#EESpublishes: Check out Dr. Stephanie DeVries dissertation on nitrogen pollution!

Stephanie DeVries dissertation is available on CUNY academic works!  Congratulations Dr. DeVries!

Following a comprehensive review of the occurrence and impacts of antibiotics and related pharmaceutical compounds on the terrestrial N-cycle, three experiments were performed to explore the topic of biogeochemistry as a source or a sink for N-pollution. The first of these experiments addresses the question of whether environmentally relevant concentrations of antibiotics (µg·kg-1) have a significant effect on denitrification or N2O production, a question that has not been well addressed in previous studies. Having determined that there is a significant shift, the second study aims to comprehensively follow changes to soil N pools and N2O flux alongside biogeochemical reaction rates under different soil moisture conditions. The final chapter of this research, Chapter 5, looks to biogeochemistry as a solution for some of the water quality issues associated with excess N by quantifying the rate at which sand columns inoculated with lake sediment biodegrade undesirable taste/odor compounds and toxins produced by cyanobacterial algae that proliferate in nitrogen-rich waters.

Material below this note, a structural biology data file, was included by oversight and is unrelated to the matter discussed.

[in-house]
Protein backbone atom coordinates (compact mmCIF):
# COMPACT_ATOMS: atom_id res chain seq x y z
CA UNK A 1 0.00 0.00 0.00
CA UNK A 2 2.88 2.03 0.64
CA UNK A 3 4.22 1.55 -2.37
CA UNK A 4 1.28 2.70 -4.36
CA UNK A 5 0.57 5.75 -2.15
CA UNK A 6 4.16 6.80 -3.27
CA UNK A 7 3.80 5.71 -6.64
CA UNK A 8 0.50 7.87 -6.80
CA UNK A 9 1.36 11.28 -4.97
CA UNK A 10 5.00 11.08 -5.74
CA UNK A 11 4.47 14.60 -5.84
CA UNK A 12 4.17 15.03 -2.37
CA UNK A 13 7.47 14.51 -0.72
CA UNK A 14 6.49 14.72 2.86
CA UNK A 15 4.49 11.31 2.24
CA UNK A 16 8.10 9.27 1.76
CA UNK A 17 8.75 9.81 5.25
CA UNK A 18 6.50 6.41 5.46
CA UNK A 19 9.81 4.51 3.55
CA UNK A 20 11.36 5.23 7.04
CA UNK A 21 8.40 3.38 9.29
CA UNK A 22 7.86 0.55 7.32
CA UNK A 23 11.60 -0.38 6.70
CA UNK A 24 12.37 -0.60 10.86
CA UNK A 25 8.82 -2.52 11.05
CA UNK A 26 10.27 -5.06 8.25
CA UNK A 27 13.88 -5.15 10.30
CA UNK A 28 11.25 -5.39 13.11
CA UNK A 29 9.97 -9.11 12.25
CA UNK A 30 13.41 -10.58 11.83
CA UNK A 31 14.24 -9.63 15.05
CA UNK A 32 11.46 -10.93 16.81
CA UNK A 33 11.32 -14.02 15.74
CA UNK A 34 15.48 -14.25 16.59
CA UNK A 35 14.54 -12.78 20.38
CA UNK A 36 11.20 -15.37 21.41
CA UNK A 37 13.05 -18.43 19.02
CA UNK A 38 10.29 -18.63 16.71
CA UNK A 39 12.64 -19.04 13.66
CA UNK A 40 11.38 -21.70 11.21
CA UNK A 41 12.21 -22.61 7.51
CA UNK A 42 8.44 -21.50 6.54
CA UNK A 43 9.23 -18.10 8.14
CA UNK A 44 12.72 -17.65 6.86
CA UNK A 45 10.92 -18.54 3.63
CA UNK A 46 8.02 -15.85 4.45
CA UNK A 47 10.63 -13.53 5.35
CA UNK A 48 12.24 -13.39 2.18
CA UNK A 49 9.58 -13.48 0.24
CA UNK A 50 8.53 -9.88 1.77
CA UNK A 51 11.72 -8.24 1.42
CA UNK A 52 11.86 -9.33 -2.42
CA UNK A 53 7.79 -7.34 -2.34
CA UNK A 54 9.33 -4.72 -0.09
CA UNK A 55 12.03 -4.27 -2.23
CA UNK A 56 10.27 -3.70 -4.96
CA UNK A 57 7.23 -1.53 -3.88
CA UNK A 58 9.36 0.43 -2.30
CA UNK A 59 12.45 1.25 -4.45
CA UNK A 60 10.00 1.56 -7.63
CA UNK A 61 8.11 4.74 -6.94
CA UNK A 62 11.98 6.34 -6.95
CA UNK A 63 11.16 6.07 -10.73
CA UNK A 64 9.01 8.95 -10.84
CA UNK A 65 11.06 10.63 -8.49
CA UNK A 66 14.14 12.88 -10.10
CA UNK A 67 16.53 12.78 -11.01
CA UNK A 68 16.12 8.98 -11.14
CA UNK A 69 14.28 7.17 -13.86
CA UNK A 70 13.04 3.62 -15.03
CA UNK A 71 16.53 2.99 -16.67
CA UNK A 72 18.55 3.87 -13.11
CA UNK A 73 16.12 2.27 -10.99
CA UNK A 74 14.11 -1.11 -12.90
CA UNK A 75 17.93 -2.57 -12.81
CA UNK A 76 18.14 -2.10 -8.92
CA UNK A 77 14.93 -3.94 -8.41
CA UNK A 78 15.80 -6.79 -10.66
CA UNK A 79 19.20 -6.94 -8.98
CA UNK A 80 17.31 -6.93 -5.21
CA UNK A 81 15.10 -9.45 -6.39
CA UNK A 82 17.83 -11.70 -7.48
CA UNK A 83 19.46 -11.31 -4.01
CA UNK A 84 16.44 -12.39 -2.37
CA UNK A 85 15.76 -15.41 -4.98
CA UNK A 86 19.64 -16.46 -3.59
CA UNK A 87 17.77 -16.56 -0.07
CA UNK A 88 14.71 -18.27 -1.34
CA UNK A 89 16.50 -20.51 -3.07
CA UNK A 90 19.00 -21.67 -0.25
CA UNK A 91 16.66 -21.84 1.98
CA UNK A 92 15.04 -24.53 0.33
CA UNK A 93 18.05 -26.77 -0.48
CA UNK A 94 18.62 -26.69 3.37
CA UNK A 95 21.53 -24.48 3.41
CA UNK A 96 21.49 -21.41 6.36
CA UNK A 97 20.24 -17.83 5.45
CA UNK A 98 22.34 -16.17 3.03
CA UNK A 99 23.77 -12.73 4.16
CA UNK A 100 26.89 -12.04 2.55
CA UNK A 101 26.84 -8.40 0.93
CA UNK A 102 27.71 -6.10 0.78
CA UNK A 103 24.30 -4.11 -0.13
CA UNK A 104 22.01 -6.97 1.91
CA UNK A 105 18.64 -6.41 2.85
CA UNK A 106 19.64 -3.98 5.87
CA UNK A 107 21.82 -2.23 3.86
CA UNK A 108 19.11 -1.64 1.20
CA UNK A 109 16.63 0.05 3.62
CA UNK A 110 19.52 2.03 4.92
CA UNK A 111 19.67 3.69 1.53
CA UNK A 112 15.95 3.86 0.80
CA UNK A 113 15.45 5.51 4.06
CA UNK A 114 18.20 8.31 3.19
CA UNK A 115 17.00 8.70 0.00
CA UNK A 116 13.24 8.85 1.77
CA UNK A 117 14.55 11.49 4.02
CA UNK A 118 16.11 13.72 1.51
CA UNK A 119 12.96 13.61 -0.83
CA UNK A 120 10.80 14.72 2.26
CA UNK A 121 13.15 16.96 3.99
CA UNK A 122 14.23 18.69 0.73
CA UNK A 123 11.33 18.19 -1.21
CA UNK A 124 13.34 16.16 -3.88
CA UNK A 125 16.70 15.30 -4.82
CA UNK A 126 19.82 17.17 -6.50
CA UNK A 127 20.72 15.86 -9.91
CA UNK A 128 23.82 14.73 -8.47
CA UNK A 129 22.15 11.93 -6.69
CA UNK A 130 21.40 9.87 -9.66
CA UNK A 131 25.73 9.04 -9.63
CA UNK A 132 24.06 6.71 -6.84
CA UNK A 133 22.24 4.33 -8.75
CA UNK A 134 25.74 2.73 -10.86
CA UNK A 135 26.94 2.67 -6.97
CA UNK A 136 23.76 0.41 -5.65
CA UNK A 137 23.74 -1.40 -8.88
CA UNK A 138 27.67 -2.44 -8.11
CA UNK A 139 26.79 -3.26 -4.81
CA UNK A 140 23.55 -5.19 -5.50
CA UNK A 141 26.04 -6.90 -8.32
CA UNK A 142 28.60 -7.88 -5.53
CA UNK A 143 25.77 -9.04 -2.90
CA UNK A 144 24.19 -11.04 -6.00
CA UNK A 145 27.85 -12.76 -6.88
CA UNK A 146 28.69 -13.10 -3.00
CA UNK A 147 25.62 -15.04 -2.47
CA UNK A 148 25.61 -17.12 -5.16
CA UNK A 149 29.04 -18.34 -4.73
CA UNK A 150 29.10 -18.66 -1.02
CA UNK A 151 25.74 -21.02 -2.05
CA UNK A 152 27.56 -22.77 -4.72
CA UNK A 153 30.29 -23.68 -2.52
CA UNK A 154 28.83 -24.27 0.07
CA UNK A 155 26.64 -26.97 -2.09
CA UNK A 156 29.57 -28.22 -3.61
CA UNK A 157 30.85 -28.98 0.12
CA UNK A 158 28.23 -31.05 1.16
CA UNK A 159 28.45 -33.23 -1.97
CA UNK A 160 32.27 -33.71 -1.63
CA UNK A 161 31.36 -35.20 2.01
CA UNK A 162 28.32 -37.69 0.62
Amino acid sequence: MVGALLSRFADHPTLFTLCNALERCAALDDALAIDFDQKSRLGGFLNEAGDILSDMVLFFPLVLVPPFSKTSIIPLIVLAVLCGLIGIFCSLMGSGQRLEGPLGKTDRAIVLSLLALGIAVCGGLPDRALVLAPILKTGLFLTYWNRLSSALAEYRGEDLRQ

The results of this work show that the balance between soil as a source or a sink of N pollutants can be significantly disturbed by sources beyond the obvious, i.e. antibiotics. It further shows that biogeochemical activity can serve as an effective treatment for secondary N-pollution. Additional research is encouraged to test the effects of additional antibiotics and by extending the incubation period to longer time periods. In particular, there also exists a need to examine the short and long-term effects of antibiotics on soil microbial community structure. While the present work shows that endemic bacteria can degrade nuisance compounds in N-polluted waters, the efficacy of this activity may also be affected by long-term antibiotic exposure in sediment. Genetic tools including GeoChip, will help to better constrain changes that are relevant to all aspects of these findings.